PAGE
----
The second Critique re-deploys the dichotomy phenomena/noumena.59 With the first Critique Kant had to employ the term noumenon to avoid Berkeley's idealism. The employment of this term meant that, in effect, a nothing was required to speak of objects. Objects were required to be mere appearances and there was to be, practically speaking, nothing outside them: a nothing because every experiential category is rendered inapplicable. Hence the object is literally no-thing. This nothing can be taken, on one reading, as merely a limiting concept - that is, as something nominal: noumena would have then only a negative existence.60 In the second Critique, however, Kant utilises noumena to escape the mechanistic determinism of the phenomenal world. Nature is to be rendered merely phenomenal in order to allow for another realm which underlies it. This indeterminate realm allows the Kantian subject the latitude necessary to carry out an action, for to do something is to do something free. Indeed, without this requisite freedom there could not be a subject as such, or rather the subject would merely be an 'object', if we think of this as something lacking volition or self-determination.
In his second Critique Kant wishes to establish a pure faculty of practical reason. The first Critique limited our theoretical reason to appearance alone; we were to deal solely with the phenomenal. Yet this inhibition now becomes opportunity, since in dealing only with appearances we are left with another realm. In other words, theory concerns only phenomena, which means that theory no longer gives access to the whole realm of being. Here we find all our actions begin on the brink of this demise. Practice discloses the deeper realities beneath appearances.
Likewise the theoretical self, in being merely phenomenal, disappears. Yet for there to be a subject who acts there must be a noumenal self who has experience, if only at a phenomenal level. Kant asks us to regard this self in-itself in terms of freedom. Freedom arises, for Kant, already in this subject who has experience where it gives objective reality to the ideas of reason such as God and immortality. Inversely, freedom is itself an idea of reason; the only one which can be established a priori by pure practical reason and revealed by the moral law. Yet the use of such ideas does not extend theoretical knowledge but merely enables our actions to be 'ours', and only in the negation of the causal order and the phenomenal self can we regard ourselves in such a manner and affirm a causa noumenon,61 which (somehow) interrupts the apparent causal order.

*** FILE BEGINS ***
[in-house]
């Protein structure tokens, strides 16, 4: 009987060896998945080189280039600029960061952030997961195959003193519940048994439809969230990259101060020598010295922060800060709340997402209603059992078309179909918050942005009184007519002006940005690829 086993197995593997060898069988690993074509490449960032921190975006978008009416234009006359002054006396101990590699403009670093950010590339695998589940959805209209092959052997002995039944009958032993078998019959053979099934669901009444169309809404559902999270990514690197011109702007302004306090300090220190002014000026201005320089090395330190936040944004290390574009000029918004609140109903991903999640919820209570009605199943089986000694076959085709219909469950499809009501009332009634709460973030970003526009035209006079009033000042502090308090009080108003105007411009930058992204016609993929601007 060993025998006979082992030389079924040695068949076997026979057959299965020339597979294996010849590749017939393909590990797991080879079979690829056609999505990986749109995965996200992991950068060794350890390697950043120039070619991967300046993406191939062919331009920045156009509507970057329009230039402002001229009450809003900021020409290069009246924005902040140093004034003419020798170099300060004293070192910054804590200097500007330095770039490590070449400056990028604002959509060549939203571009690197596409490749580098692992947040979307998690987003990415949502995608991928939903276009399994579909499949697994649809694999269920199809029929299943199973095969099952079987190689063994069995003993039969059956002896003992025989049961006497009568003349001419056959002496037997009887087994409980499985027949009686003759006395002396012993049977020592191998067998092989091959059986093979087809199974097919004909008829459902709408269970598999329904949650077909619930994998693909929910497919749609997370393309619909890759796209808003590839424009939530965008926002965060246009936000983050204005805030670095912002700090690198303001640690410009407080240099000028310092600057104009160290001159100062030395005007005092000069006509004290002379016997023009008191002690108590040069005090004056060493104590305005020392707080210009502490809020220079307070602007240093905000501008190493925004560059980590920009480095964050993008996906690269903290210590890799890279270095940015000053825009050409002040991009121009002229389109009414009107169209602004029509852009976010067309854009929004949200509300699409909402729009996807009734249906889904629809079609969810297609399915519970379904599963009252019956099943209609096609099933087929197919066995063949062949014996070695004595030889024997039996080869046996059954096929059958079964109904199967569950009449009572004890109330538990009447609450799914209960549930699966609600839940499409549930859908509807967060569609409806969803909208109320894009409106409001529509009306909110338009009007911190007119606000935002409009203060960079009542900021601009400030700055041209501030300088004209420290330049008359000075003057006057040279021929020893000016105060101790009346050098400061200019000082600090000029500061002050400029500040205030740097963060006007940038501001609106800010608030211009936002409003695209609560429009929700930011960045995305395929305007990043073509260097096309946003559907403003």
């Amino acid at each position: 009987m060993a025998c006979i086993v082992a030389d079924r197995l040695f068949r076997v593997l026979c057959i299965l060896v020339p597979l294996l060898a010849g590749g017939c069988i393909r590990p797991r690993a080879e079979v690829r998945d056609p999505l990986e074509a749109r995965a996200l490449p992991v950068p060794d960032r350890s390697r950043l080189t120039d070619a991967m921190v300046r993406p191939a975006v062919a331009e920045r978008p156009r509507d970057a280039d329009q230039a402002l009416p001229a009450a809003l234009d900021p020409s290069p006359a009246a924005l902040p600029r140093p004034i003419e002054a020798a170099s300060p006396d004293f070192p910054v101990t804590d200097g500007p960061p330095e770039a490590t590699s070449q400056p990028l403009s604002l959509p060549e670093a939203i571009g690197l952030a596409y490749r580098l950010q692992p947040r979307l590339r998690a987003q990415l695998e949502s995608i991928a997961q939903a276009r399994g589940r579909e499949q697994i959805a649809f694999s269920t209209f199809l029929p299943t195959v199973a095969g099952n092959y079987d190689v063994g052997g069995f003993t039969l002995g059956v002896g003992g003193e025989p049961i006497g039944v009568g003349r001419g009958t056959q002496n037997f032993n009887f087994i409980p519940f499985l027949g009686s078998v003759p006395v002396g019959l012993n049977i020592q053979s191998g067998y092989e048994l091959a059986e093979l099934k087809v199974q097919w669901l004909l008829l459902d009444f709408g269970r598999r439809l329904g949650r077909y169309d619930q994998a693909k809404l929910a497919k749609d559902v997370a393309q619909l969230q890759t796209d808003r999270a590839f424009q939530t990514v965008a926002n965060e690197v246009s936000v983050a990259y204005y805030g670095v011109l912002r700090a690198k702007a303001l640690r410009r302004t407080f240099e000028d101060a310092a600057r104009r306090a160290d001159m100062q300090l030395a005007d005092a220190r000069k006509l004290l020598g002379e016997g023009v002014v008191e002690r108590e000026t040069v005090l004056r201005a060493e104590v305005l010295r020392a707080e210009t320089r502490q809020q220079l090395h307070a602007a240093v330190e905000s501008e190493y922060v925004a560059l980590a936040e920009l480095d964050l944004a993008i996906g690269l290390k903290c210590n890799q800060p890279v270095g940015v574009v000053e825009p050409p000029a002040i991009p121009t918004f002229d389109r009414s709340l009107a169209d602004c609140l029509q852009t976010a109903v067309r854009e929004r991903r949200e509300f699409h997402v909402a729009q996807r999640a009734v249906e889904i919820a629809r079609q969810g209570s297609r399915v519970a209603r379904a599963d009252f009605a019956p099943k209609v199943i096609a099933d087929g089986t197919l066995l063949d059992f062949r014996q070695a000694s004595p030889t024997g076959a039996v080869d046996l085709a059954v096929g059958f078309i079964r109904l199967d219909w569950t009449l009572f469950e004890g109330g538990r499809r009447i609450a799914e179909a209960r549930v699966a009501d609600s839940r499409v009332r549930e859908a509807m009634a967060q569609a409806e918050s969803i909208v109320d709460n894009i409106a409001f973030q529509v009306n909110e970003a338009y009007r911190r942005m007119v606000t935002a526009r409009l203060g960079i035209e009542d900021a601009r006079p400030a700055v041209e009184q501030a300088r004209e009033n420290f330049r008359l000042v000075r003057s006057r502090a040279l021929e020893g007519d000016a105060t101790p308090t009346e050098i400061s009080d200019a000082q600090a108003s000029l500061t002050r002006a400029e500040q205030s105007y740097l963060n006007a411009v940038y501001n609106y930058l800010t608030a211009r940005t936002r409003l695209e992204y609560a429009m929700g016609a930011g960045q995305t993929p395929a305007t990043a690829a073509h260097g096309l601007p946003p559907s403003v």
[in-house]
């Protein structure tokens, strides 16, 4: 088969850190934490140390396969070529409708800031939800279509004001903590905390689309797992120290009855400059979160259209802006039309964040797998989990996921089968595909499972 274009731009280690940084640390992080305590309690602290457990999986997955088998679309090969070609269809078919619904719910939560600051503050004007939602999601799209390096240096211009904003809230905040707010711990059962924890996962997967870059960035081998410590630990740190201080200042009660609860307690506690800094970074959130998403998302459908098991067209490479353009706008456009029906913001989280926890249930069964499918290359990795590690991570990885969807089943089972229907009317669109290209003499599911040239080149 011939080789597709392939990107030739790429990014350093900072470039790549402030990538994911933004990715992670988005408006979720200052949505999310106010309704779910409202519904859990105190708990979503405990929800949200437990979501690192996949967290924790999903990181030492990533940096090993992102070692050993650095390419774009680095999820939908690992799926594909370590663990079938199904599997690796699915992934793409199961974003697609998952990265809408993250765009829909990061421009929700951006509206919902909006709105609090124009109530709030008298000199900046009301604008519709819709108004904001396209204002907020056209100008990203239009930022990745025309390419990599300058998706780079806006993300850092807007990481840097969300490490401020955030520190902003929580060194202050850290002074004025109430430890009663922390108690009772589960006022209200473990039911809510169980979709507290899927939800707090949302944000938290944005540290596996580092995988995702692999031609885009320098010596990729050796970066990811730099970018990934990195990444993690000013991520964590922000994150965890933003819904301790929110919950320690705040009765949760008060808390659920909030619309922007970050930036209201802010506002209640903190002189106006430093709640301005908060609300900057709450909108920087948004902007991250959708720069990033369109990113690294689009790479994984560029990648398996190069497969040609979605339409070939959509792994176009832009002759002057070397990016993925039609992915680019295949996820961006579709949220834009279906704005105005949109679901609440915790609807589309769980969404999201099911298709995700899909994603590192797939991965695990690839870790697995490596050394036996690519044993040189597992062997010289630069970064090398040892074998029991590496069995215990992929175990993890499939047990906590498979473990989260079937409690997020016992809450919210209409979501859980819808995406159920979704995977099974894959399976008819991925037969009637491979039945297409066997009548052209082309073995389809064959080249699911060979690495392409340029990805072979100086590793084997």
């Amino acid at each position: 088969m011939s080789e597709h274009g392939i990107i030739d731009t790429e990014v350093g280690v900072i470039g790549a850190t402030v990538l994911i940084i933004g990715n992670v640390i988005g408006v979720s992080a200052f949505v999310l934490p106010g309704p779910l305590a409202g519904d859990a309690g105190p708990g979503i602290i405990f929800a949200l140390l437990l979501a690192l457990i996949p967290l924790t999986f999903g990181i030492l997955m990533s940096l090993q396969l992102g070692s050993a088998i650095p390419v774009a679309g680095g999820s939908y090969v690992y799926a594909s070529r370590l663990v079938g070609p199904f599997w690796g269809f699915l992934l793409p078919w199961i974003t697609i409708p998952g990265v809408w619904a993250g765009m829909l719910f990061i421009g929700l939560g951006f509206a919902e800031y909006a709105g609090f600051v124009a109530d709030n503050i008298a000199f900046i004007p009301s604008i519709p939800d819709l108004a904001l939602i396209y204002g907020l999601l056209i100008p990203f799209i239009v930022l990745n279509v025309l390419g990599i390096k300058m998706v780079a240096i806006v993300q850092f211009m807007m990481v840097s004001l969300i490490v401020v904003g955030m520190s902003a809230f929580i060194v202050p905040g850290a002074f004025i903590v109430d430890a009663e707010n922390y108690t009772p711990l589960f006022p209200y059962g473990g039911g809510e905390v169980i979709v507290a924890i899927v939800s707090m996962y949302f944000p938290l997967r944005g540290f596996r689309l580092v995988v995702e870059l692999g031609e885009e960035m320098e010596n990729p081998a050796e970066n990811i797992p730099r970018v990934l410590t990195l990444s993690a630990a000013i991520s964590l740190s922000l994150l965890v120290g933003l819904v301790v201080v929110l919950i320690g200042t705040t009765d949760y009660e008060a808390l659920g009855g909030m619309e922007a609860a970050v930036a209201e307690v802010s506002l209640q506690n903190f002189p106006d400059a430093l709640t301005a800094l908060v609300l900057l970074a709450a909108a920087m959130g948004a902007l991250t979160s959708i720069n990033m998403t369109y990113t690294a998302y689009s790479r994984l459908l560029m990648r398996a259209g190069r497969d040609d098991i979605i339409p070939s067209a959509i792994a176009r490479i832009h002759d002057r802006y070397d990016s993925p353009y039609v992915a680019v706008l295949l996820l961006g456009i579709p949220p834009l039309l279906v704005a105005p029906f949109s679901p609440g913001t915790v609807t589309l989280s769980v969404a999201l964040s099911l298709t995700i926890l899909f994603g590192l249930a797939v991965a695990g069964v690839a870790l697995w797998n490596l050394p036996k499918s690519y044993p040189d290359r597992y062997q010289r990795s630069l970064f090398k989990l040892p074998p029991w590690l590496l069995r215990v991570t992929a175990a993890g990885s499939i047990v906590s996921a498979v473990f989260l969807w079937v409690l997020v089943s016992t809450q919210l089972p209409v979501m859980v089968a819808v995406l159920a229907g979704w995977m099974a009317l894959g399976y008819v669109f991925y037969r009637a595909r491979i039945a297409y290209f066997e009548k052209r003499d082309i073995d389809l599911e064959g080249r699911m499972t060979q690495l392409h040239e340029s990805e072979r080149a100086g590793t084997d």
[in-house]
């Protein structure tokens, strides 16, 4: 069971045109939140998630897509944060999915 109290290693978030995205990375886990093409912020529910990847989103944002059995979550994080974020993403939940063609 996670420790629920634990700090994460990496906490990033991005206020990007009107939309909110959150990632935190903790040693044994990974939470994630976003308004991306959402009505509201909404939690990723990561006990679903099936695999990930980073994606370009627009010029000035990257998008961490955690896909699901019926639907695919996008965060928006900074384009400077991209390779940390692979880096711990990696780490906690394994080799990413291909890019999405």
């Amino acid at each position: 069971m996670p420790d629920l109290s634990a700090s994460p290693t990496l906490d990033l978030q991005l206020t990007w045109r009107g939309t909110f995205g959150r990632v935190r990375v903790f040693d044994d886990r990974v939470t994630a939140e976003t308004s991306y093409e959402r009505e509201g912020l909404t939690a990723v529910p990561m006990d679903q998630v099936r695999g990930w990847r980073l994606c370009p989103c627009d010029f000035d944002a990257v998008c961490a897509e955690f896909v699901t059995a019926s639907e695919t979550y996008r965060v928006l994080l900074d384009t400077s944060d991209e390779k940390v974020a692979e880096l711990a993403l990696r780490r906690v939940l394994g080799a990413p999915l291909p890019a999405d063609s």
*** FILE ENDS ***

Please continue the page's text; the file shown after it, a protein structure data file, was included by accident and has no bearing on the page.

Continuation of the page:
All moral action, which is action for which we are responsible, is issued by this noumenal self which escapes the restraints of phenomenality and is autonomous. In this way the determining ground of our will is transferred to an intelligible order of things, instead of an empirical order. In free will, the numinous surfaces, since will is self-given and produces even the reality to which its decrees or autonomous laws are to correspond.62 For this reason the moral law is a formal law.63 This circumstance frees the law from any empirical conditions which would have to be heteronomously presupposed, thus compromising its self-determination. In this fashion empirical conditions are formally ignored. The will can be self-determined by a number of practical rules: these comprise subjective rules which Kant refers to as maxims, and objective rules, or imperatives. Imperatives are hypothetical if they causally determine the will in relation to an effect, while they are categorical if they determine the will without recourse to the question of adequate causality, and are consequent on freedom as such. They alone enact the moral law. At this point Kant introduces the famous definition of a categorical imperative: 'Act such that the maxim of your will could always hold at the same time as the principle giving universal law.'64
In the second Critique we see that Kant posits the existence of certain practical postulates, which are prerequisites of moral law. The first of these is freedom, which we have already mentioned. The second is that of immortality, for only this postulate provides the 'requisite duration' for the fulfilment of the moral law. The last postulate is that of God, as the highest independent good. These are pure concepts of reason; consequently they cannot be accompanied by an intuition, for this would be a matter of cognitive significance which would relate to the extension of theoretical knowledge.65 A noumenal self 'causes' moral actions by acting according to the categorical imperative, along with the practical postulates of freedom, immortality and the existence of God. The world to which we give such moral law is that of appearance. This world is not created by God, who is a practical postulate. God can only be said to create the noumenal, and indeed only noumenal beings can be said to be created.66 (This is somewhat similar to the Neoplatonism of Avicenna for whom only the first intelligence is created by God.) Yet this uncreated phenomenal realm of the senses requires 'man' to give it meaning and in this sense to give creation meaning. Indeed, according to Kant, of the third Critique, without man nature would be in vain.67
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